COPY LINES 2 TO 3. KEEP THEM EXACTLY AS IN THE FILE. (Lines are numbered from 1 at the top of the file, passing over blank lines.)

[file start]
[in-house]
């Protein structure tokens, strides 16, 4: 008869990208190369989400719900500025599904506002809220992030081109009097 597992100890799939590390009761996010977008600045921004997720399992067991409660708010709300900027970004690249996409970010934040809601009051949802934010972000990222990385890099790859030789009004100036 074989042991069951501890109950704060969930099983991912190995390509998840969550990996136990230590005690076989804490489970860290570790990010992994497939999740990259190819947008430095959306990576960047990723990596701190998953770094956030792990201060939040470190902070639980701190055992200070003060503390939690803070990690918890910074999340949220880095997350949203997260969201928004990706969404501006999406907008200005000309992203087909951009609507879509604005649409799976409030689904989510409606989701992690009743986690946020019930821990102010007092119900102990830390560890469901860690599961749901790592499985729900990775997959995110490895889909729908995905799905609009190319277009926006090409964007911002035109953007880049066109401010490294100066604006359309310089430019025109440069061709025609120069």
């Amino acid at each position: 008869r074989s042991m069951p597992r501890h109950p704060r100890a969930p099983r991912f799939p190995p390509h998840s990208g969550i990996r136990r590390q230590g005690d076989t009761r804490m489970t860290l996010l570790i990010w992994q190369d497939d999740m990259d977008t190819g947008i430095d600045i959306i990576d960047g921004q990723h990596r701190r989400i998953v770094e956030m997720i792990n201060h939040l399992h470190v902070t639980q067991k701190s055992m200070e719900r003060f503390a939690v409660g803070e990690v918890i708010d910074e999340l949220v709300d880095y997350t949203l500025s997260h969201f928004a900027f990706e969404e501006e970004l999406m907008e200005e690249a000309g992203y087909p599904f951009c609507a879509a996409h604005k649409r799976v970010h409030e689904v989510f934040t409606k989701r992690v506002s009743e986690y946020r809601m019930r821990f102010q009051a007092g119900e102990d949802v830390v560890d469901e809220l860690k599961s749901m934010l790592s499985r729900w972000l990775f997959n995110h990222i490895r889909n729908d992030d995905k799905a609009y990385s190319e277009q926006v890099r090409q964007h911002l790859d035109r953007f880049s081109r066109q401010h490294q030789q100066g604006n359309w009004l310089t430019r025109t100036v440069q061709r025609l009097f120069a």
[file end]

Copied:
């Protein structure tokens, strides 16, 4: 008869990208190369989400719900500025599904506002809220992030081109009097 597992100890799939590390009761996010977008600045921004997720399992067991409660708010709300900027970004690249996409970010934040809601009051949802934010972000990222990385890099790859030789009004100036 074989042991069951501890109950704060969930099983991912190995390509998840969550990996136990230590005690076989804490489970860290570790990010992994497939999740990259190819947008430095959306990576960047990723990596701190998953770094956030792990201060939040470190902070639980701190055992200070003060503390939690803070990690918890910074999340949220880095997350949203997260969201928004990706969404501006999406907008200005000309992203087909951009609507879509604005649409799976409030689904989510409606989701992690009743986690946020019930821990102010007092119900102990830390560890469901860690599961749901790592499985729900990775997959995110490895889909729908995905799905609009190319277009926006090409964007911002035109953007880049066109401010490294100066604006359309310089430019025109440069061709025609120069």
């Amino acid at each position: 008869r074989s042991m069951p597992r501890h109950p704060r100890a969930p099983r991912f799939p190995p390509h998840s990208g969550i990996r136990r590390q230590g005690d076989t009761r804490m489970t860290l996010l570790i990010w992994q190369d497939d999740m990259d977008t190819g947008i430095d600045i959306i990576d960047g921004q990723h990596r701190r989400i998953v770094e956030m997720i792990n201060h939040l399992h470190v902070t639980q067991k701190s055992m200070e719900r003060f503390a939690v409660g803070e990690v918890i708010d910074e999340l949220v709300d880095y997350t949203l500025s997260h969201f928004a900027f990706e969404e501006e970004l999406m907008e200005e690249a000309g992203y087909p599904f951009c609507a879509a996409h604005k649409r799976v970010h409030e689904v989510f934040t409606k989701r992690v506002s009743e986690y946020r809601m019930r821990f102010q009051a007092g119900e102990d949802v830390v560890d469901e809220l860690k599961s749901m934010l790592s499985r729900w972000l990775f997959n995110h990222i490895r889909n729908d992030d995905k799905a609009y990385s190319e277009q926006v890099r090409q964007h911002l790859d035109r953007f880049s081109r066109q401010h490294q030789q100066g604006n359309w009004l310089t430019r025109t100036v440069q061709r025609l009097f120069a």